How I Customised My Instagram to Support My Mental Health
Personalise your online engagement to work for your wellness. Otherwise, the attention economy will sap your energy.
We live in the information age where every company applies all psychology tactics to get you to try their product. If that’s not enough, there are even ad campaigns and regular flooding in your IG feed too.
I won’t go into getting rid of ads in your feed because that includes manual hiding for each ad. It is tedious and social media is heaven for ads too.
Instead, I’ll share how I customised my IG feed to provide information that improves my mental health by providing me inspiration and calmness.
You’ll see how simple these steps are when you sit and apply them only once.
#1. Control doomscrolling the easy way.
You know the draining effect doomscrolling has on your mental health.
Seeing people showing off their perfect life makes us feel insecure that we’re not living our life out loud. It turns out the photos you see are just a snippet of an extensive backstory that no one wants to tell you because it is lacklustre.
Instead of comparing my status to someone else who doesn’t have a similar experience to mine, I’ve customised my feed to work for me.
Whenever I open IG:
- It motivates me to go back with the help of quotes-only posts,
- It gives me writing ideas,
- Tips from the accounts I follow for financial wisdom,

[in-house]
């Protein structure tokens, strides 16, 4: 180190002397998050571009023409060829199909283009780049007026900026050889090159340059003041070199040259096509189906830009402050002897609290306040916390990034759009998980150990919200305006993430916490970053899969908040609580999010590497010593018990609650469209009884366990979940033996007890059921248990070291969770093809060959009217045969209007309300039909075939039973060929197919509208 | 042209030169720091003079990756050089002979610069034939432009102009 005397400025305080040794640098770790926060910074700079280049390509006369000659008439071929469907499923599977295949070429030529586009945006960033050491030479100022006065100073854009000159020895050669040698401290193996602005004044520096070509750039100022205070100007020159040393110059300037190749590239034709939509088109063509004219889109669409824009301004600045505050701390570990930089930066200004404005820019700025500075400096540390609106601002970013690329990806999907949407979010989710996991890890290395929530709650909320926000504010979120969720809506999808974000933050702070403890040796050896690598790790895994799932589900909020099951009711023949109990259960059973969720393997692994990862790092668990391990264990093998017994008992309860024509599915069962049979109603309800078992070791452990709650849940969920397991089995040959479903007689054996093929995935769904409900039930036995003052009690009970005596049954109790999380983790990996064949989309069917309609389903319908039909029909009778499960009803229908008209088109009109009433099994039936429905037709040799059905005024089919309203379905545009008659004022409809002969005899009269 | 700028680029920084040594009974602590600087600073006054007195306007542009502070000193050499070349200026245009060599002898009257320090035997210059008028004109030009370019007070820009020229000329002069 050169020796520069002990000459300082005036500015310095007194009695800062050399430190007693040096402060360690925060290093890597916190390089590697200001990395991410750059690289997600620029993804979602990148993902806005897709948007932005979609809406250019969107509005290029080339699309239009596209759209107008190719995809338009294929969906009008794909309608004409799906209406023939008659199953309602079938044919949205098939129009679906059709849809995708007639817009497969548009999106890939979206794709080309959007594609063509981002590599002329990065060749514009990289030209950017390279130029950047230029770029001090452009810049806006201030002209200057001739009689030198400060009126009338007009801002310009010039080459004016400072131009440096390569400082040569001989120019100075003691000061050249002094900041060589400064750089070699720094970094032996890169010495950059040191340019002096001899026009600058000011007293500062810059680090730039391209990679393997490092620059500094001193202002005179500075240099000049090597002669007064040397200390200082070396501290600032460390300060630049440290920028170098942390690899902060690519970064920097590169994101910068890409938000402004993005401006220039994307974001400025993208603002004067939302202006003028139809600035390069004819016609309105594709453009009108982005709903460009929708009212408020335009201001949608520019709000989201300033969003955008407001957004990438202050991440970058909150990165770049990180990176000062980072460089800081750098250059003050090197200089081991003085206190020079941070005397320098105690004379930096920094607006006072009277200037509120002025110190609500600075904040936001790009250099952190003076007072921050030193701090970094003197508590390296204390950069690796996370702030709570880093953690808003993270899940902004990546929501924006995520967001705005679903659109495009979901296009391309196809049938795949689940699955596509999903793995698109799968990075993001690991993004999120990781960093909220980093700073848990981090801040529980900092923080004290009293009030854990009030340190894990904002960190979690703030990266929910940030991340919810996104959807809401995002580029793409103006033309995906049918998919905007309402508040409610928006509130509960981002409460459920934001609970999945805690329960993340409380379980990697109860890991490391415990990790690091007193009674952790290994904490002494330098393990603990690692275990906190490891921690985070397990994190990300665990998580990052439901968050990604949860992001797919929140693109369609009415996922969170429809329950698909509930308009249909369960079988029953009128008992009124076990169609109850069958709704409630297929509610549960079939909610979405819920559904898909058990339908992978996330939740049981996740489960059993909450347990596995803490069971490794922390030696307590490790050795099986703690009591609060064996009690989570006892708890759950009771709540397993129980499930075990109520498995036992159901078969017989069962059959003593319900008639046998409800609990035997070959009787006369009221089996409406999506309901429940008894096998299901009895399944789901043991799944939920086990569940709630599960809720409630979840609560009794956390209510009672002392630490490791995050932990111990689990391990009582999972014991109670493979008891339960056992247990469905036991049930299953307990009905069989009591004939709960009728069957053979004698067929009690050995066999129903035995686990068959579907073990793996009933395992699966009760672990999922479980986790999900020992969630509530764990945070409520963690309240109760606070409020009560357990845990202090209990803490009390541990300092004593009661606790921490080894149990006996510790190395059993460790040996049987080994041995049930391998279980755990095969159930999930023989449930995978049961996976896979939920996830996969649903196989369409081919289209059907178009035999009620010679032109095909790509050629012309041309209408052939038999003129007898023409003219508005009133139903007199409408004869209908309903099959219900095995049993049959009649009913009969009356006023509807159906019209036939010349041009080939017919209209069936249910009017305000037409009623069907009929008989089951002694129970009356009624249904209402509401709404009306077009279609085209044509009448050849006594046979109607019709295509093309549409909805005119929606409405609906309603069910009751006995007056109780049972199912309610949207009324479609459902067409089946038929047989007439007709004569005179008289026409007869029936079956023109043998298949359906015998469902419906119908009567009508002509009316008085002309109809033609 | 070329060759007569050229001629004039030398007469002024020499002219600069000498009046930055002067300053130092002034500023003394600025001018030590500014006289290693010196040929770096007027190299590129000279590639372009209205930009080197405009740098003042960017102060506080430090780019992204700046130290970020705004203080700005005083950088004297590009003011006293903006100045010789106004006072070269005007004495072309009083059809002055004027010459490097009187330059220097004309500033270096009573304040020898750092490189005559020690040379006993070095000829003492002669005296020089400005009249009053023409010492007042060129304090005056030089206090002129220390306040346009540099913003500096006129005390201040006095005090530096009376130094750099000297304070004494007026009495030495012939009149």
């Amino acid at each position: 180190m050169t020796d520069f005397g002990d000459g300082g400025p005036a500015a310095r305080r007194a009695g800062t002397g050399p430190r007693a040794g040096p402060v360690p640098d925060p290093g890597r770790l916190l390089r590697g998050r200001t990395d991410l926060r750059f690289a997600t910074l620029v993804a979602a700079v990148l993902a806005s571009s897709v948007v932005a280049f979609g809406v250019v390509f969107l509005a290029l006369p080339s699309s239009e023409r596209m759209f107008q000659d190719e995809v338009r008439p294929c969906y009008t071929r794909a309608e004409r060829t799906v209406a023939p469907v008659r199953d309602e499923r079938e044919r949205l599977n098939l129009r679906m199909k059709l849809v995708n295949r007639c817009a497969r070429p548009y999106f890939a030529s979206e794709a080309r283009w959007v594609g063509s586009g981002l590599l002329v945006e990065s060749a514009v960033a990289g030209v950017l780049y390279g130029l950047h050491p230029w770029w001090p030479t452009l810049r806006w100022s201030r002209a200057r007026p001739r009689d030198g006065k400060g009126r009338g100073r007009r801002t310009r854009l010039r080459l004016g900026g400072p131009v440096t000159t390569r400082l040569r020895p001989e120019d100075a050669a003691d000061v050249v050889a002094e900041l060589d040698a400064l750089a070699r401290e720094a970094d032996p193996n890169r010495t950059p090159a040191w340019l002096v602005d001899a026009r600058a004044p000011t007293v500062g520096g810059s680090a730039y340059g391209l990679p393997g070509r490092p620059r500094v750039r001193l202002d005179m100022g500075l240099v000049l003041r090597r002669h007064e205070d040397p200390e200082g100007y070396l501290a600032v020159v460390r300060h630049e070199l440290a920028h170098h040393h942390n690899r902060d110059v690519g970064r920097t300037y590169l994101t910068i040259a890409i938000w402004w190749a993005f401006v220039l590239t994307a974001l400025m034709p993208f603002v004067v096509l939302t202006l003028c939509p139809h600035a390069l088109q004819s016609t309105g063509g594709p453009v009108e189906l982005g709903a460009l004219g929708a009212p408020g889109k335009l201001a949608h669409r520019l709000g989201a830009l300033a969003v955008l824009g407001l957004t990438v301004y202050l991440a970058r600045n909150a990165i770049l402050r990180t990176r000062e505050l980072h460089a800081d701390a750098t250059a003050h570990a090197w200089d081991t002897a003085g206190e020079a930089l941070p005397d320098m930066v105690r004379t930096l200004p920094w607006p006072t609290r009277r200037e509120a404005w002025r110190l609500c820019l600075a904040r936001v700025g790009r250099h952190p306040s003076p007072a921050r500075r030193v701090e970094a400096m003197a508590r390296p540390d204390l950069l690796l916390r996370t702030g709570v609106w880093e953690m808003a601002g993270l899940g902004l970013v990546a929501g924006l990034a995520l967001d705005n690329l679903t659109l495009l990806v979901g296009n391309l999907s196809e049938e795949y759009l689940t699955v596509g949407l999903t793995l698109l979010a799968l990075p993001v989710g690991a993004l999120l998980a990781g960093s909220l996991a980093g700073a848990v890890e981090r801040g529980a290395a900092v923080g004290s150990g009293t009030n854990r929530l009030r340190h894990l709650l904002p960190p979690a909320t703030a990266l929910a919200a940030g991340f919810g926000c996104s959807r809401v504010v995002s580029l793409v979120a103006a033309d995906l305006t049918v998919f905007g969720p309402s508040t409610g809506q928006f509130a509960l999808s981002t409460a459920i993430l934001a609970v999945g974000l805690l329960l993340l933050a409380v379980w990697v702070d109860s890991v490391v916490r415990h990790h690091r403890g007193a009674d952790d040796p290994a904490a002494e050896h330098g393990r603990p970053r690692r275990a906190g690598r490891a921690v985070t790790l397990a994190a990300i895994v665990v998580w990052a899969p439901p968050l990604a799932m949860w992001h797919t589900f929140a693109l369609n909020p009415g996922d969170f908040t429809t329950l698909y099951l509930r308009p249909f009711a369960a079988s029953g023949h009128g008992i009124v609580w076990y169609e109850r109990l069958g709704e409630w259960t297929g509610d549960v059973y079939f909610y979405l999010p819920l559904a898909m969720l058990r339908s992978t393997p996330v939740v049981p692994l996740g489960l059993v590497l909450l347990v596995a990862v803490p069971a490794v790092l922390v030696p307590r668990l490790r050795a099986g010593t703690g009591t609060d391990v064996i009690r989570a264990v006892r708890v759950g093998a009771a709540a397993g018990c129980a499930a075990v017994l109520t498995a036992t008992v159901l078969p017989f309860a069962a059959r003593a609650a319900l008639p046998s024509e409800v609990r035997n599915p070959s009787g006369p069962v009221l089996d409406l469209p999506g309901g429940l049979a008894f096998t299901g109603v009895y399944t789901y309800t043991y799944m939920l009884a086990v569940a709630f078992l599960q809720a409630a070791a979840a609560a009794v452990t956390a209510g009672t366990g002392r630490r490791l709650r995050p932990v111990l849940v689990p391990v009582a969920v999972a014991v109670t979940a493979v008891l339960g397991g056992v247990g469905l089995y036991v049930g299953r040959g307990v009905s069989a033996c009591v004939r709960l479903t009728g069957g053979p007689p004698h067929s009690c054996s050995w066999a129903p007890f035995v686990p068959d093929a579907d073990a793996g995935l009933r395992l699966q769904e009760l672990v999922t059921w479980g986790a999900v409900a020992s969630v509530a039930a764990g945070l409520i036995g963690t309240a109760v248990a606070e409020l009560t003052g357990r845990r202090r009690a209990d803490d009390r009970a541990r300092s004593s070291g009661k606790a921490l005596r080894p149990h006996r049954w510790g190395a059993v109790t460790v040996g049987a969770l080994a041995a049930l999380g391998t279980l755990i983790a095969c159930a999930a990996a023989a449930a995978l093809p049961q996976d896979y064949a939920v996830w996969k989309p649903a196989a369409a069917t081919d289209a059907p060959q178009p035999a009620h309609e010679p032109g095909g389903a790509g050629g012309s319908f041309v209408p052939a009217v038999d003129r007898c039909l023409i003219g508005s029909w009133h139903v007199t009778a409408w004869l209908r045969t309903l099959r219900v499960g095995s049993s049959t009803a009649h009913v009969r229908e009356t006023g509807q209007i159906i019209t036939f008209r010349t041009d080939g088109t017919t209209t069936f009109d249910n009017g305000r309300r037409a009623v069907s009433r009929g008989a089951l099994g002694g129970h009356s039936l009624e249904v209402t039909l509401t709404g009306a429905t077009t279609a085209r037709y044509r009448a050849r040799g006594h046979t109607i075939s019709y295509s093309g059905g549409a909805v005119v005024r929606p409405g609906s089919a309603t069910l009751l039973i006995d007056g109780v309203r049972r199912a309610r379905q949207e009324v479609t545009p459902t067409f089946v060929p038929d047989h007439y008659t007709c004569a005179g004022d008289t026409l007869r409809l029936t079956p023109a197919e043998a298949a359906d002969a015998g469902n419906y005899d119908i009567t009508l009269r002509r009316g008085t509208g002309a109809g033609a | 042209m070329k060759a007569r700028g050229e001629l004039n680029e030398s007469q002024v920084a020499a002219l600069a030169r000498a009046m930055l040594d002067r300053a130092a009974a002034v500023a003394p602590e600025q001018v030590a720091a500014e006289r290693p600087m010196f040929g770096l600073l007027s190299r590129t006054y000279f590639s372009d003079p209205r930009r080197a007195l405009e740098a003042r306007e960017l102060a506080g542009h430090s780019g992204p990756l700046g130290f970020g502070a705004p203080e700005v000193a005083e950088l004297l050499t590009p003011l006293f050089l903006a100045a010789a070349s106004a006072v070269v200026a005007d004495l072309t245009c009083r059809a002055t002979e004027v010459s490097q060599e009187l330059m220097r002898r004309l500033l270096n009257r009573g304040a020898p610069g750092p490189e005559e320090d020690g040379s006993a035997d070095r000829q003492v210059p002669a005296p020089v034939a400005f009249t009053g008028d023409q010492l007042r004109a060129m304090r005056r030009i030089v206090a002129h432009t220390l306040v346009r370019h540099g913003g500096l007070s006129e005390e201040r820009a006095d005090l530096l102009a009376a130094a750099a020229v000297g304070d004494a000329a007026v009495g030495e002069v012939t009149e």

- The last activity is being the knowledge giver by sharing my writing and fitness journey for my IG community.
I follow so fewer accounts on IG that within a minute of scrolling, I see this calming screenshot:
It gives serenity to see this update that it throws doomscrolling out of the equation altogether.
#2. Remove noise from your feed.
Physical disarray leads to mental clutter. The same goes for your digital life.
When it comes to IG, I apply these strategies:
- No alerts in my phone’s notification centre
- Follow only two accounts: friends and the accounts that deliver the inspiration you want, e.g. motivational quotes or educational content. Emphasis on educational content because we all need more of it.
- Mute stories from accounts that are nothing but information porn.
The third one is what I’ve been doing for the last 30 days. It has proved beneficial for me because, according to psychology, red is the colour that makes us want to click.
It’s because we perceive red as a danger sign. Red also penetrates our eyes the most because of the highest frequency on the visible electromagnetic spectrum.
Now you know the reason why your notification badges on your apps are also red ( exclusively on iPhones, I don’t know about others ).
We can blame the perils of social media all we want, but it eventually boils down to our perception of how we want to use every stimulus to work for our wellness — online and offline alike.
I’m done being a mindless consumer on the internet. That’s why I started on Medium last year. In June 2021, I started on Twitter:
Once I realised that IG is my launchpad where I share most of my creative work, I knew I had to customise it to infect me with positivity.
If you also have a love-hate kinda relationship with IG, consider these two tactics to improve your well-being:
- Mute stories that are plain trash and get rid of the red-pink-purple-circle.
- Customise your feed to get educational content.
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Sanjeev is a writer, mentor and recovering shopaholic from India. He writes about lifelong learning, personal growth, and positive psychology. When he’s not busy with his muse, he’s sweating either in a workout or emulating outdoor games in his home because of the pandemic. He also chronicles his writing and fitness journey on Instagram. He shares daily inspiration with #ThoughtForTheDay on Twitter.